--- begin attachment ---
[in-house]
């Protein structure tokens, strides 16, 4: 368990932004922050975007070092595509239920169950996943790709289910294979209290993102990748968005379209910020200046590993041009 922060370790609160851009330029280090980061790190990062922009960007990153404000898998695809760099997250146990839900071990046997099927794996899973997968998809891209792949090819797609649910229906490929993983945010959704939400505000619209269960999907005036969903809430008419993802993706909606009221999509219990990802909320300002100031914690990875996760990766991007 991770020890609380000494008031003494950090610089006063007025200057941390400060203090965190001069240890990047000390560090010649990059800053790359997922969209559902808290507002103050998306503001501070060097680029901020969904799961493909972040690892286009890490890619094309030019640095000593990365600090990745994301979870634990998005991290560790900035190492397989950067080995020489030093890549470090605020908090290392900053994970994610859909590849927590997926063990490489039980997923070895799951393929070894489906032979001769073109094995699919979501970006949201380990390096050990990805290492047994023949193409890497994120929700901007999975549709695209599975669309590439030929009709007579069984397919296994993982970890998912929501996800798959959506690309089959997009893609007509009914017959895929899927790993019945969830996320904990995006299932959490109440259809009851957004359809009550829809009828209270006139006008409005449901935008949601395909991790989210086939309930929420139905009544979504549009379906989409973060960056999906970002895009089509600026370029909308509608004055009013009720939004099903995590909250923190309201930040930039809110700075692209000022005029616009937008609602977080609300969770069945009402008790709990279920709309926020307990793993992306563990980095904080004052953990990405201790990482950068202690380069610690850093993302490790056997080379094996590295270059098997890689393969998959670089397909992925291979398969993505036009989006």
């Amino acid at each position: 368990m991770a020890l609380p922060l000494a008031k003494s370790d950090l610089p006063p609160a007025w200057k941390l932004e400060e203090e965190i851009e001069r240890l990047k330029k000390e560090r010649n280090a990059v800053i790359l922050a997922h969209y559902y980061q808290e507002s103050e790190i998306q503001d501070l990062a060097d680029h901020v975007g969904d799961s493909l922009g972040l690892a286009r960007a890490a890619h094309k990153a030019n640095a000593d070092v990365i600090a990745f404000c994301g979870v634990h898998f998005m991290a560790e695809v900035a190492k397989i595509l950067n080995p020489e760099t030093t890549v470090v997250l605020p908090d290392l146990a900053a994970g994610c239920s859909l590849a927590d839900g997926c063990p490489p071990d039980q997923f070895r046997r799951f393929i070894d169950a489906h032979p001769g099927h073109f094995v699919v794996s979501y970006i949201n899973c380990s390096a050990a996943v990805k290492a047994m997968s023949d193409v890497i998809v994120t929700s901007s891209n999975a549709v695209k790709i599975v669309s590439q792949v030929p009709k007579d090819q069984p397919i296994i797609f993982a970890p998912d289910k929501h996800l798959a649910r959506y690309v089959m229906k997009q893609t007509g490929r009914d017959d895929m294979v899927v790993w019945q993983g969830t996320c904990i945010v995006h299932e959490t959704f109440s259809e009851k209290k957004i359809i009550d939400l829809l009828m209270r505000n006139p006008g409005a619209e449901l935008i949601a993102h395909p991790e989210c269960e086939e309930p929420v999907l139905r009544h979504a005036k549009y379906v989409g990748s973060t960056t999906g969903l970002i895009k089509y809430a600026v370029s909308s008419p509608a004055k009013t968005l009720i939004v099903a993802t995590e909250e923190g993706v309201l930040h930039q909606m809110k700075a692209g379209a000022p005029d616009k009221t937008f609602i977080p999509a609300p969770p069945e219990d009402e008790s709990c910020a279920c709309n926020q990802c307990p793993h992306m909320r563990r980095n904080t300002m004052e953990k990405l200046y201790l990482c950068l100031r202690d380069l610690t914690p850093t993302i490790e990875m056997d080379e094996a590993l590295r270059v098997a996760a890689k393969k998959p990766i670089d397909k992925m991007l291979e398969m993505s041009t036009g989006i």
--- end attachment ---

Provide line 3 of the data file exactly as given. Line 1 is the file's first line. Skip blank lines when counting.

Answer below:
């Amino acid at each position: 368990m991770a020890l609380p922060l000494a008031k003494s370790d950090l610089p006063p609160a007025w200057k941390l932004e400060e203090e965190i851009e001069r240890l990047k330029k000390e560090r010649n280090a990059v800053i790359l922050a997922h969209y559902y980061q808290e507002s103050e790190i998306q503001d501070l990062a060097d680029h901020v975007g969904d799961s493909l922009g972040l690892a286009r960007a890490a890619h094309k990153a030019n640095a000593d070092v990365i600090a990745f404000c994301g979870v634990h898998f998005m991290a560790e695809v900035a190492k397989i595509l950067n080995p020489e760099t030093t890549v470090v997250l605020p908090d290392l146990a900053a994970g994610c239920s859909l590849a927590d839900g997926c063990p490489p071990d039980q997923f070895r046997r799951f393929i070894d169950a489906h032979p001769g099927h073109f094995v699919v794996s979501y970006i949201n899973c380990s390096a050990a996943v990805k290492a047994m997968s023949d193409v890497i998809v994120t929700s901007s891209n999975a549709v695209k790709i599975v669309s590439q792949v030929p009709k007579d090819q069984p397919i296994i797609f993982a970890p998912d289910k929501h996800l798959a649910r959506y690309v089959m229906k997009q893609t007509g490929r009914d017959d895929m294979v899927v790993w019945q993983g969830t996320c904990i945010v995006h299932e959490t959704f109440s259809e009851k209290k957004i359809i009550d939400l829809l009828m209270r505000n006139p006008g409005a619209e449901l935008i949601a993102h395909p991790e989210c269960e086939e309930p929420v999907l139905r009544h979504a005036k549009y379906v989409g990748s973060t960056t999906g969903l970002i895009k089509y809430a600026v370029s909308s008419p509608a004055k009013t968005l009720i939004v099903a993802t995590e909250e923190g993706v309201l930040h930039q909606m809110k700075a692209g379209a000022p005029d616009k009221t937008f609602i977080p999509a609300p969770p069945e219990d009402e008790s709990c910020a279920c709309n926020q990802c307990p793993h992306m909320r563990r980095n904080t300002m004052e953990k990405l200046y201790l990482c950068l100031r202690d380069l610690t914690p850093t993302i490790e990875m056997d080379e094996a590993l590295r270059v098997a996760a890689k393969k998959p990766i670089d397909k992925m991007l291979e398969m993505s041009t036009g989006i």